Testing on Android – Simplified

How many device models to consider while TESTING?

Are you a mobile application test engineer who often comes up with this question? 

No worries, let us simplify this using a template.

How many models one must test depends on the application. It is better to analyze and choose an optimum solution that works best within your budget and satisfies your customers’ needs. 

1. User Feedback: Check your user’s pulse! Read app reviews if your app is already on Google play. Not just your app, but your competitors’ app reviews too. 

2. The Application: If you were to test a gaming application, you would have to test it on as many devices as possible; ranging from smaller form factors to the largest tablets available. 

3. APIs: If the application uses device centric APIs, then test it on as many device models as possible from the different manufacturers.

4. Understand the application layout: It will be good to understand how Android handle’s layouts. Gestures or animations are also supported according to different Android API levels. Take a layout tour while testing the application and test it on all major versions of Android. 

5. Data handling: Understand how the application stores data. Can the app be installed on SD card and not just internal storage? If so, test it by installing it on SD card as well as on Internal storage.

6. Hardware Integration: Does the app depend on inherent hardware components like Camera, Compass, GPS, Accelerometer, Gyroscope, Barometer etc…? If so, test it on devices that does not support these sensors first and then later on devices with sensors. 

7. App Integration: Does the app interact with native party apps like gallery, access SD cards, access phone contacts, dialer, voice dialer, keyboard, access media? Or does it interact with third party apps or services? In case of native apps, testing it on as many devices as possible is beneficial, since most of them are tweaked by manufacturers to suit their needs. For example: The way manufacturers handle contact access are different for different devices.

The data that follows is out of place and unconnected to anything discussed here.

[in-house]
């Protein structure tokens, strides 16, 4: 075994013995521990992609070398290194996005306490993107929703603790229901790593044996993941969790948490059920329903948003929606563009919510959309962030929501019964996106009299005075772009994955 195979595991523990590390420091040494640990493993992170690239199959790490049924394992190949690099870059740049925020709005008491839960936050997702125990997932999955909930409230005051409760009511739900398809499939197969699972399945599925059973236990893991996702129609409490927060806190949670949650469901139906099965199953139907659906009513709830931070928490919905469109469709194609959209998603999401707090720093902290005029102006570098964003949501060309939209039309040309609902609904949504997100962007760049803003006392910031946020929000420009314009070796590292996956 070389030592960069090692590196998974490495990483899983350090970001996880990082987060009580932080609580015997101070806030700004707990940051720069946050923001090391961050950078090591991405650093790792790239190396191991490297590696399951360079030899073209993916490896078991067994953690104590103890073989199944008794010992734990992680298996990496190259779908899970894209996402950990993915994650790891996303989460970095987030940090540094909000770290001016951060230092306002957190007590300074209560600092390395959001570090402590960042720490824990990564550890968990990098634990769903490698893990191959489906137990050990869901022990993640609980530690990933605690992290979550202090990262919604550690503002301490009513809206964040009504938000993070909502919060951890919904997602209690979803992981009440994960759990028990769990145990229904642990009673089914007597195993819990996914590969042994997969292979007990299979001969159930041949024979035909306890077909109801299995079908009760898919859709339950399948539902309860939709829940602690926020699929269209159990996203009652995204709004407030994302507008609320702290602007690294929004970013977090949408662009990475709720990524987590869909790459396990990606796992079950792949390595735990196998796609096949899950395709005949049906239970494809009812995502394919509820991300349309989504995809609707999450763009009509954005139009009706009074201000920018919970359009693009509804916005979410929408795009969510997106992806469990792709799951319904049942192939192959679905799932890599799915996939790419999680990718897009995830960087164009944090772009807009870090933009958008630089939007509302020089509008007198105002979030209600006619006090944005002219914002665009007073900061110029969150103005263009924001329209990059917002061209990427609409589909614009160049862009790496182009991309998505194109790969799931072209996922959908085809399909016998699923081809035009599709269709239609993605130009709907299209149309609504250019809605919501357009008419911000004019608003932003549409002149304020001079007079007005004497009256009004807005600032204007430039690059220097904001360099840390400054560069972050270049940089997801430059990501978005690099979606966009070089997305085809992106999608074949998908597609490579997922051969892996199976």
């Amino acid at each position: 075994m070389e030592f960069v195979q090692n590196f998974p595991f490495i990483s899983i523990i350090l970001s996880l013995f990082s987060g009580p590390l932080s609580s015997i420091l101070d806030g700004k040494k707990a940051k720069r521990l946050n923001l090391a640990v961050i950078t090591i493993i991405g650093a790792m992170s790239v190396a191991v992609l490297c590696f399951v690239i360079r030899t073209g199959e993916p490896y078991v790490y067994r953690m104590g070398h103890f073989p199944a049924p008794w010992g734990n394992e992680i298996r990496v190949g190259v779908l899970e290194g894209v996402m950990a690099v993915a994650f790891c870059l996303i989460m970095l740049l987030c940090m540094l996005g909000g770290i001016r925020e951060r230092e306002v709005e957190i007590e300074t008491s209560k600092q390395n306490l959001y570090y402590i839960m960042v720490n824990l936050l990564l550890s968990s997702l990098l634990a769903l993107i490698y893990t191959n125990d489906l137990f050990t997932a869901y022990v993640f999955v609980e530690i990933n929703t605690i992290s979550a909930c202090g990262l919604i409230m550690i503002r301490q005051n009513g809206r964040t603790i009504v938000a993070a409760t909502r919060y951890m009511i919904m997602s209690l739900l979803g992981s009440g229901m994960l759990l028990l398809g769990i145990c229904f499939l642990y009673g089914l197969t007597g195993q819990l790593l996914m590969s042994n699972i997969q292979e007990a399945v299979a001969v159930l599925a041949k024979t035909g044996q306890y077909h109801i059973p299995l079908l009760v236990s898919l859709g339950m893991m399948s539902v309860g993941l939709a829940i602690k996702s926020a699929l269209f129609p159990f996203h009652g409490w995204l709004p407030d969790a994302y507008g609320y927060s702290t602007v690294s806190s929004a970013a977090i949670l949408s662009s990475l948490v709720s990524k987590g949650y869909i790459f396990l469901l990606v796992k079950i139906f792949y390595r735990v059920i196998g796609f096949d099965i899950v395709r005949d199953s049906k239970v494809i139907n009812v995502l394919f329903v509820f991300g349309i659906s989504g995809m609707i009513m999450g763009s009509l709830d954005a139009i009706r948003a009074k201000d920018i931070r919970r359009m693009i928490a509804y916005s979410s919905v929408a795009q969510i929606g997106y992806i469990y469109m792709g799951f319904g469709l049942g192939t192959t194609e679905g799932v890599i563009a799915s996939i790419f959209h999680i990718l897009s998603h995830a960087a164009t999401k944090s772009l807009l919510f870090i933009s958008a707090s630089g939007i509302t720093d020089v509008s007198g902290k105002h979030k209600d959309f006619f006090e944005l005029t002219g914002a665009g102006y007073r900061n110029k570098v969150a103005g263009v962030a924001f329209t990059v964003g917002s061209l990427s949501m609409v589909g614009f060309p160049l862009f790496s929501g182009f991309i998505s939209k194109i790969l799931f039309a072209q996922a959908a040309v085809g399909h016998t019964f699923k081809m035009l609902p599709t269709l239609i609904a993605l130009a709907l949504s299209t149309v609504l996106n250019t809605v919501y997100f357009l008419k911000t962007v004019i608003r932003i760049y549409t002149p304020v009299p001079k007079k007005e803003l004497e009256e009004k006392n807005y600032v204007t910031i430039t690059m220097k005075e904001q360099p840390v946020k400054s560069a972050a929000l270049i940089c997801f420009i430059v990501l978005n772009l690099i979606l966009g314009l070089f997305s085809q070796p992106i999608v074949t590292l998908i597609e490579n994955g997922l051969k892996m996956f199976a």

8. Telephony, data network vs WiFi only devices: Have you ever wondered why an app installs easily on the phone but does not install on tablets and vice versa? Android applications can be controlled to install only on certain type of devices based on whether the telephony services are available or not. It is always a good idea to discuss with the product manager about the supported device factors and tests based on them.

9. Native binaries:Does the application use NDK binaries? Does the game require binaries based on GPU? Ask your developers if you are not aware of anything that might impact testing across CPU architectures. It is always a good idea to test on x86 based devices apart from ARM.

10. AQuA Guidelines: Read the latest AQuA Testing Criteria for ideas before testing an Android app. AQuA provides in-depth insights on testing Mobile applications across devices.

To conclude, the template is a starting point to help you decide on the device stack you must create before testing. We do encourage you to think of ideas that could help you come up with a your own custom template. Do feel free to leave your comments below.

-Sundaresan Krishnaswami

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